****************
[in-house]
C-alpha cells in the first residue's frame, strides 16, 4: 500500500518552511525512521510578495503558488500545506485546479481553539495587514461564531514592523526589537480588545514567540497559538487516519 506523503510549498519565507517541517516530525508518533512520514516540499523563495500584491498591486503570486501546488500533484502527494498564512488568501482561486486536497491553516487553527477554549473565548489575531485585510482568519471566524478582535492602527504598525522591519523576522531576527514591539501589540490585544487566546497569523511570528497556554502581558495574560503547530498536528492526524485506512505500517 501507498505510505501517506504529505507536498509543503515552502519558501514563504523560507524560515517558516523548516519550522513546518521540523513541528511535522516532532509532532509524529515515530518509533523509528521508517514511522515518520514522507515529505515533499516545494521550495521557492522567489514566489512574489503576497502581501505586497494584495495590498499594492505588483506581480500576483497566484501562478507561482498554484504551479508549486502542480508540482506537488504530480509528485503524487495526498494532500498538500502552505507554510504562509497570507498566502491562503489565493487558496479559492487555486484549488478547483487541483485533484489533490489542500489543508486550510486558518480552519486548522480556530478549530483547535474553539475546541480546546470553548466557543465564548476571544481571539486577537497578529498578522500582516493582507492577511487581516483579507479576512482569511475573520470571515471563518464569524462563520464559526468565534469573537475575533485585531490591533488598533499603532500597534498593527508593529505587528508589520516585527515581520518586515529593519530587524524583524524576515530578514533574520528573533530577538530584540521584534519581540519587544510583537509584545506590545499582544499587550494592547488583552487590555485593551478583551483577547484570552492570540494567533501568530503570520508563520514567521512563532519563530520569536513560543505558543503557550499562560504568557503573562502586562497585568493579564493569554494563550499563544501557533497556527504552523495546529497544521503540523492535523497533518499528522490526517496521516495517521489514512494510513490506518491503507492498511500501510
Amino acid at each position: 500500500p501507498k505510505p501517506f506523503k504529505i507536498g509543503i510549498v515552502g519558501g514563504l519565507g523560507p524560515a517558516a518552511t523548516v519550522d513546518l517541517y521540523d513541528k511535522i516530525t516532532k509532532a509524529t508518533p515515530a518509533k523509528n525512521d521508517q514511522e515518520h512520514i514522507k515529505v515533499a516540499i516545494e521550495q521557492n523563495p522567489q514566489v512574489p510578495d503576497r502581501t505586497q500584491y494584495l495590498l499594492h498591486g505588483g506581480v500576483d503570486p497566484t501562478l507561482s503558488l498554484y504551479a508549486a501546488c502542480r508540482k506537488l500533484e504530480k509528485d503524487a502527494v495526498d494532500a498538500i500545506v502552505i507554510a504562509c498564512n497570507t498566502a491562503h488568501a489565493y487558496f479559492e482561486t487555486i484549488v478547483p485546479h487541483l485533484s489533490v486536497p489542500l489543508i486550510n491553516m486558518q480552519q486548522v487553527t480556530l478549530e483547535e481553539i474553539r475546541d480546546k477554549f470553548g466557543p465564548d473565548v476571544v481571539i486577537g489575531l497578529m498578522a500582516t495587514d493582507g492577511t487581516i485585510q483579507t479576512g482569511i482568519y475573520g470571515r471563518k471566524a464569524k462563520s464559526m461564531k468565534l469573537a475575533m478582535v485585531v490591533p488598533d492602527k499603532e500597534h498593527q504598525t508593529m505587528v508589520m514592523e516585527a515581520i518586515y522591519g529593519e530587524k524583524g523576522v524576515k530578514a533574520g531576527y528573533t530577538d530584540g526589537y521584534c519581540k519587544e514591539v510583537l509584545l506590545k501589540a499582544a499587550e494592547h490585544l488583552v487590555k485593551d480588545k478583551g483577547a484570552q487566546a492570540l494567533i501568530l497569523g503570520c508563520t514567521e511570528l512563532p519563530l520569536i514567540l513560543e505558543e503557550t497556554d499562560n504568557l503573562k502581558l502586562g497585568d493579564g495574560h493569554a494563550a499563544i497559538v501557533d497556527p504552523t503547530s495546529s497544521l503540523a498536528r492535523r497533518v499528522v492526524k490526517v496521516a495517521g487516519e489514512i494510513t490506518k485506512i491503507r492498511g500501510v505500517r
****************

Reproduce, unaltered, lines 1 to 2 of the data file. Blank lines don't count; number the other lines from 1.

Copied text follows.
[in-house]
C-alpha cells in the first residue's frame, strides 16, 4: 500500500518552511525512521510578495503558488500545506485546479481553539495587514461564531514592523526589537480588545514567540497559538487516519 506523503510549498519565507517541517516530525508518533512520514516540499523563495500584491498591486503570486501546488500533484502527494498564512488568501482561486486536497491553516487553527477554549473565548489575531485585510482568519471566524478582535492602527504598525522591519523576522531576527514591539501589540490585544487566546497569523511570528497556554502581558495574560503547530498536528492526524485506512505500517 501507498505510505501517506504529505507536498509543503515552502519558501514563504523560507524560515517558516523548516519550522513546518521540523513541528511535522516532532509532532509524529515515530518509533523509528521508517514511522515518520514522507515529505515533499516545494521550495521557492522567489514566489512574489503576497502581501505586497494584495495590498499594492505588483506581480500576483497566484501562478507561482498554484504551479508549486502542480508540482506537488504530480509528485503524487495526498494532500498538500502552505507554510504562509497570507498566502491562503489565493487558496479559492487555486484549488478547483487541483485533484489533490489542500489543508486550510486558518480552519486548522480556530478549530483547535474553539475546541480546546470553548466557543465564548476571544481571539486577537497578529498578522500582516493582507492577511487581516483579507479576512482569511475573520470571515471563518464569524462563520464559526468565534469573537475575533485585531490591533488598533499603532500597534498593527508593529505587528508589520516585527515581520518586515529593519530587524524583524524576515530578514533574520528573533530577538530584540521584534519581540519587544510583537509584545506590545499582544499587550494592547488583552487590555485593551478583551483577547484570552492570540494567533501568530503570520508563520514567521512563532519563530520569536513560543505558543503557550499562560504568557503573562502586562497585568493579564493569554494563550499563544501557533497556527504552523495546529497544521503540523492535523497533518499528522490526517496521516495517521489514512494510513490506518491503507492498511500501510